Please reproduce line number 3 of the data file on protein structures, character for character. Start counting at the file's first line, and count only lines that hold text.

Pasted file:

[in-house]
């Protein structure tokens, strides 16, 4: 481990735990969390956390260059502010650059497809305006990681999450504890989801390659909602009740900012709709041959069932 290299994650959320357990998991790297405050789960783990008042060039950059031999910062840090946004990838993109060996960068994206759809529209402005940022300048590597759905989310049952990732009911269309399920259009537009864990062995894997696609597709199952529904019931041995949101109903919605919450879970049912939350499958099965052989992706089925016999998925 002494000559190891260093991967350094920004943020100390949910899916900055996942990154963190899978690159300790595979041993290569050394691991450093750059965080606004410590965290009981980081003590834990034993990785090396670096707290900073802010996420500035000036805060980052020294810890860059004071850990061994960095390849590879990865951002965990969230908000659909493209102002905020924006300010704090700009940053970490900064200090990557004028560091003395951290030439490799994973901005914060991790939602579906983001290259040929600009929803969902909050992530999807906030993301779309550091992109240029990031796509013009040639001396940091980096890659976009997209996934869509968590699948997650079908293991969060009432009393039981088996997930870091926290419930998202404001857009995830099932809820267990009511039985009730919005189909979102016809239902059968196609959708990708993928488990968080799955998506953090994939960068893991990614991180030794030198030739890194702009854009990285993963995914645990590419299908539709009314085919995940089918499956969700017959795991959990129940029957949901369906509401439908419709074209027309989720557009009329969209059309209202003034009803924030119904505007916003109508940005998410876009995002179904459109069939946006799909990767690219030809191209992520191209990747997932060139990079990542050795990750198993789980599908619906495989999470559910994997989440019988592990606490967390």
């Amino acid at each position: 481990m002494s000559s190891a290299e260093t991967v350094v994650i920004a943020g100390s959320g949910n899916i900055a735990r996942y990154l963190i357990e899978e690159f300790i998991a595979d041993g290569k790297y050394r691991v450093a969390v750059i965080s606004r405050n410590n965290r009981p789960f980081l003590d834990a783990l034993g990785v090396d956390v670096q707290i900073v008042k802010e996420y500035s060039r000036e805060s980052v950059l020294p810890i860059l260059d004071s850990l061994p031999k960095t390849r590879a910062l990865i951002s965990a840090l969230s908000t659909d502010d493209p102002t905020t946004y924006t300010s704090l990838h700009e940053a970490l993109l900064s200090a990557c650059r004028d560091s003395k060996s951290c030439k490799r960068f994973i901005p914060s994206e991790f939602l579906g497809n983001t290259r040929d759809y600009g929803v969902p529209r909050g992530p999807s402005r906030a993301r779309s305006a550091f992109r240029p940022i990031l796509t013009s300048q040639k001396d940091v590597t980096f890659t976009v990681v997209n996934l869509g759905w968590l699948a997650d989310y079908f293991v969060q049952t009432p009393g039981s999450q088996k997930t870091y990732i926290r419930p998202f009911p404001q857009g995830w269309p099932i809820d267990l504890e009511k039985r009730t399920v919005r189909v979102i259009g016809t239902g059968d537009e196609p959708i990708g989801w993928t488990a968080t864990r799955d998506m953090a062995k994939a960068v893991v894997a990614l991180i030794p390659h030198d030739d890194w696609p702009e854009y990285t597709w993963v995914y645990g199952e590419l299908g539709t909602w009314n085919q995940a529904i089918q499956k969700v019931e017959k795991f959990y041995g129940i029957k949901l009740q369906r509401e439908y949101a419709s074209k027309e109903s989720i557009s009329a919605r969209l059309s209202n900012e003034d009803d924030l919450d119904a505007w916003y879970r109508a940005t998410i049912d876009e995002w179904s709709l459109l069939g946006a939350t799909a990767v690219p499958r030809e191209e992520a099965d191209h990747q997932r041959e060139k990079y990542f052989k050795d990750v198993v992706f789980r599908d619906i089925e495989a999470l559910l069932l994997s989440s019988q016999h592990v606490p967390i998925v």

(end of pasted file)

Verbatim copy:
């Amino acid at each position: 481990m002494s000559s190891a290299e260093t991967v350094v994650i920004a943020g100390s959320g949910n899916i900055a735990r996942y990154l963190i357990e899978e690159f300790i998991a595979d041993g290569k790297y050394r691991v450093a969390v750059i965080s606004r405050n410590n965290r009981p789960f980081l003590d834990a783990l034993g990785v090396d956390v670096q707290i900073v008042k802010e996420y500035s060039r000036e805060s980052v950059l020294p810890i860059l260059d004071s850990l061994p031999k960095t390849r590879a910062l990865i951002s965990a840090l969230s908000t659909d502010d493209p102002t905020t946004y924006t300010s704090l990838h700009e940053a970490l993109l900064s200090a990557c650059r004028d560091s003395k060996s951290c030439k490799r960068f994973i901005p914060s994206e991790f939602l579906g497809n983001t290259r040929d759809y600009g929803v969902p529209r909050g992530p999807s402005r906030a993301r779309s305006a550091f992109r240029p940022i990031l796509t013009s300048q040639k001396d940091v590597t980096f890659t976009v990681v997209n996934l869509g759905w968590l699948a997650d989310y079908f293991v969060q049952t009432p009393g039981s999450q088996k997930t870091y990732i926290r419930p998202f009911p404001q857009g995830w269309p099932i809820d267990l504890e009511k039985r009730t399920v919005r189909v979102i259009g016809t239902g059968d537009e196609p959708i990708g989801w993928t488990a968080t864990r799955d998506m953090a062995k994939a960068v893991v894997a990614l991180i030794p390659h030198d030739d890194w696609p702009e854009y990285t597709w993963v995914y645990g199952e590419l299908g539709t909602w009314n085919q995940a529904i089918q499956k969700v019931e017959k795991f959990y041995g129940i029957k949901l009740q369906r509401e439908y949101a419709s074209k027309e109903s989720i557009s009329a919605r969209l059309s209202n900012e003034d009803d924030l919450d119904a505007w916003y879970r109508a940005t998410i049912d876009e995002w179904s709709l459109l069939g946006a939350t799909a990767v690219p499958r030809e191209e992520a099965d191209h990747q997932r041959e060139k990079y990542f052989k050795d990750v198993v992706f789980r599908d619906i089925e495989a999470l559910l069932l994997s989440s019988q016999h592990v606490p967390i998925v």